A student manual published by the church has suggested that limiting the consumption of meat to the wintertime may be to some degree of the time in which the "Word of Wisdom" was delivered by Smith:

This verse has caused some to ask if meat should be eaten in the summer. Meat has more calories than fruits and vegetables, which some individuals may need fewer of in summer than winter. Also, before fruits and vegetables could be preserved, people often did not have enough other food to eat in winter. Spoiled meat can be fatal if eaten, and in former times meat spoiled more readily in summer than winter. Modern methods of refrigeration now make it possible to preserve meat in any season. The key word with respect to the use of meat is sparingly.[63]

Refined grain products

In a pamphlet written in 1930 called The Word of Wisdom, LDS Church apostle John A. Widtsoe taught that refined flour was contrary to the Word of Wisdom.[25] The church, however, has never prohibited the use of refined flour.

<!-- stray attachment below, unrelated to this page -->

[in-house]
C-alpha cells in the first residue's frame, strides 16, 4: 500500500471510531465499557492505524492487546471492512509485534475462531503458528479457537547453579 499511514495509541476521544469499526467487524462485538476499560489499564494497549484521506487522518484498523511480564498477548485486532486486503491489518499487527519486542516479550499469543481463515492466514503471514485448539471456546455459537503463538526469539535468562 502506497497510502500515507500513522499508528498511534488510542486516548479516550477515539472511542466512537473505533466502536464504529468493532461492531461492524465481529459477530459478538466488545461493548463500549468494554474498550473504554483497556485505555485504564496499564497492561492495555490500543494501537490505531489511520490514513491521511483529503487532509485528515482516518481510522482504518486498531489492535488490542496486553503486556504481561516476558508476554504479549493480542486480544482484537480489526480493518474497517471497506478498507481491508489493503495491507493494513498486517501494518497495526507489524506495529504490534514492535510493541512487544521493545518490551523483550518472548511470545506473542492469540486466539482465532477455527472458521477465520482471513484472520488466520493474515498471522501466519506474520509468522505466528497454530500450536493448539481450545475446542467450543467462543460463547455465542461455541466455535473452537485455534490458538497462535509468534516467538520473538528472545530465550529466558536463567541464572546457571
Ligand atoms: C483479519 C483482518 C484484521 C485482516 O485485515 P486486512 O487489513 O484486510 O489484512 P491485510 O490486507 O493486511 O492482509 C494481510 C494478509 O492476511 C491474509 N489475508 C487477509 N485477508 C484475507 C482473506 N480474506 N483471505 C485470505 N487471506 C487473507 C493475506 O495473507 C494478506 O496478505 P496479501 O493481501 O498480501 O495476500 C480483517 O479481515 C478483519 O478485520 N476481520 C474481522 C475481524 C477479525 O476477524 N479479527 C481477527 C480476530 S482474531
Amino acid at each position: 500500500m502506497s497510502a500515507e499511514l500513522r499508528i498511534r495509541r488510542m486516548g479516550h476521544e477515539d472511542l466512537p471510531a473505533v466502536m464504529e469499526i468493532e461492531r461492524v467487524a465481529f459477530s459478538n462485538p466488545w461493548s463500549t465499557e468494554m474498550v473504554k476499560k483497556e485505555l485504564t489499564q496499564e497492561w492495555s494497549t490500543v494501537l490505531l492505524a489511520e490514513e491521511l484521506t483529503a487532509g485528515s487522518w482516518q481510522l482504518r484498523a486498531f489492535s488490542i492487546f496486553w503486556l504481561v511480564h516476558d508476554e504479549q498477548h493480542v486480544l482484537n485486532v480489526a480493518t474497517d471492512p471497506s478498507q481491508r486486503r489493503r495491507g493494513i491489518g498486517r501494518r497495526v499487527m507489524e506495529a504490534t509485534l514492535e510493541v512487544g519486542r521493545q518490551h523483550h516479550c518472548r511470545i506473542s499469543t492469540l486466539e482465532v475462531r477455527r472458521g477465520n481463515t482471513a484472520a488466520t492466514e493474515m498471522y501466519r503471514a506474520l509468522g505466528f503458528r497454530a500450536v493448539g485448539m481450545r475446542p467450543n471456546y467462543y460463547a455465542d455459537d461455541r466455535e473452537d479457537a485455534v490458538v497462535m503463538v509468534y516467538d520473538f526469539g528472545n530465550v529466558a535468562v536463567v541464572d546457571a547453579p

Other areas

Speculation exists concerning the use of alcohol as a cooking ingredient or "alcohol-free" varieties of drinks.[34] The LDS Church has taken no official stance on either.

Marijuana was banned by the LDS Church in August 1915.[64] In 2019 the church clarified in New Era that medical marijuana should only be used "under the care of a competent physician."[65]

Members should not use any substance that contains illegal drugs. Nor should members use harmful or habit-forming substances except under the care of a competent physician.[36]

Enstrom study regarding members of the LDS Church

A 14-year selective study conducted by UCLA epidemiologist James E. Enstrom tracked the health of 10,000 moderately active LDS Church members in California and ended in 1987.